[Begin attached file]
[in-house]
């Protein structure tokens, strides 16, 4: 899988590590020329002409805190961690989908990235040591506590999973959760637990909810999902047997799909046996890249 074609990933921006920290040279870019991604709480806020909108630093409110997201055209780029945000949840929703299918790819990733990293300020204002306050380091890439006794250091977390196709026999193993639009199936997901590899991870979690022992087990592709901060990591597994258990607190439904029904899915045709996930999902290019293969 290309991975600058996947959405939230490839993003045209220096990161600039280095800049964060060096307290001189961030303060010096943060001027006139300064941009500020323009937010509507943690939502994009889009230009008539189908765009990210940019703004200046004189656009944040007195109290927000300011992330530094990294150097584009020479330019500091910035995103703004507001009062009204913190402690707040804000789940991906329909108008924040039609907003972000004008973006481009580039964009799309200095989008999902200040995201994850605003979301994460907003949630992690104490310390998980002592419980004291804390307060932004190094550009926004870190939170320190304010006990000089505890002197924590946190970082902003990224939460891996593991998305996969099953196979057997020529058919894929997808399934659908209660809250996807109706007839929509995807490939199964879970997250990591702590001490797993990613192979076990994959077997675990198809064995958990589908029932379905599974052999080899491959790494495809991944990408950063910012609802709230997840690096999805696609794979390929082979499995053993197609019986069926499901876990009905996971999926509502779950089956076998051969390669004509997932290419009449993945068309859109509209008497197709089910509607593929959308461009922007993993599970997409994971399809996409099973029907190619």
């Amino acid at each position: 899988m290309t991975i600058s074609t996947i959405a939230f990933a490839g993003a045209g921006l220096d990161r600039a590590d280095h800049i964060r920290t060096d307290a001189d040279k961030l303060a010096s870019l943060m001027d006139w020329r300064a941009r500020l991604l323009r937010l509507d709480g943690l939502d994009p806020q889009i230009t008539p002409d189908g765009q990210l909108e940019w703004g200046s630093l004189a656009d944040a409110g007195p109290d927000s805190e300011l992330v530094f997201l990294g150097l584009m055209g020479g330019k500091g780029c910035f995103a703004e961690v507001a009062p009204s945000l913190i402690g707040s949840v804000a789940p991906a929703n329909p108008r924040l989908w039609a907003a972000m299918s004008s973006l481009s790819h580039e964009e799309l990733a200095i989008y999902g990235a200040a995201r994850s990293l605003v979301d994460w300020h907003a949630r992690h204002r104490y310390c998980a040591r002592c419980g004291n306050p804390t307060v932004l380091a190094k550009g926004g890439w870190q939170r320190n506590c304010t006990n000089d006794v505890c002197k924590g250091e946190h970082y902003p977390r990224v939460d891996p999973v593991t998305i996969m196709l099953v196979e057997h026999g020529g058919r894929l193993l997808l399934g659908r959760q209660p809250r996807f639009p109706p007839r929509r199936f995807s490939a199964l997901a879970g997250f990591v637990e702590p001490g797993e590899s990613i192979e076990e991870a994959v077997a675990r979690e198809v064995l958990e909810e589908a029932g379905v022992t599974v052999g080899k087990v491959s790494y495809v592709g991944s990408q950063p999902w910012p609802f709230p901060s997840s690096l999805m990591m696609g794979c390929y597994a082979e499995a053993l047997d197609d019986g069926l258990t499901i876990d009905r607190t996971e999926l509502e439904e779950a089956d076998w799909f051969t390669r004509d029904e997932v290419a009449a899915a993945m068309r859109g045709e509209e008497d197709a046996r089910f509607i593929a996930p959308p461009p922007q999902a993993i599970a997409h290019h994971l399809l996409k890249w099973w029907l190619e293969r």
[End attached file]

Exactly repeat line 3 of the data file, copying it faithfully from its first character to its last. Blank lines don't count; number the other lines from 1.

């Amino acid at each position: 899988m290309t991975i600058s074609t996947i959405a939230f990933a490839g993003a045209g921006l220096d990161r600039a590590d280095h800049i964060r920290t060096d307290a001189d040279k961030l303060a010096s870019l943060m001027d006139w020329r300064a941009r500020l991604l323009r937010l509507d709480g943690l939502d994009p806020q889009i230009t008539p002409d189908g765009q990210l909108e940019w703004g200046s630093l004189a656009d944040a409110g007195p109290d927000s805190e300011l992330v530094f997201l990294g150097l584009m055209g020479g330019k500091g780029c910035f995103a703004e961690v507001a009062p009204s945000l913190i402690g707040s949840v804000a789940p991906a929703n329909p108008r924040l989908w039609a907003a972000m299918s004008s973006l481009s790819h580039e964009e799309l990733a200095i989008y999902g990235a200040a995201r994850s990293l605003v979301d994460w300020h907003a949630r992690h204002r104490y310390c998980a040591r002592c419980g004291n306050p804390t307060v932004l380091a190094k550009g926004g890439w870190q939170r320190n506590c304010t006990n000089d006794v505890c002197k924590g250091e946190h970082y902003p977390r990224v939460d891996p999973v593991t998305i996969m196709l099953v196979e057997h026999g020529g058919r894929l193993l997808l399934g659908r959760q209660p809250r996807f639009p109706p007839r929509r199936f995807s490939a199964l997901a879970g997250f990591v637990e702590p001490g797993e590899s990613i192979e076990e991870a994959v077997a675990r979690e198809v064995l958990e909810e589908a029932g379905v022992t599974v052999g080899k087990v491959s790494y495809v592709g991944s990408q950063p999902w910012p609802f709230p901060s997840s690096l999805m990591m696609g794979c390929y597994a082979e499995a053993l047997d197609d019986g069926l258990t499901i876990d009905r607190t996971e999926l509502e439904e779950a089956d076998w799909f051969t390669r004509d029904e997932v290419a009449a899915a993945m068309r859109g045709e509209e008497d197709a046996r089910f509607i593929a996930p959308p461009p922007q999902a993993i599970a997409h290019h994971l399809l996409k890249w099973w029907l190619e293969r």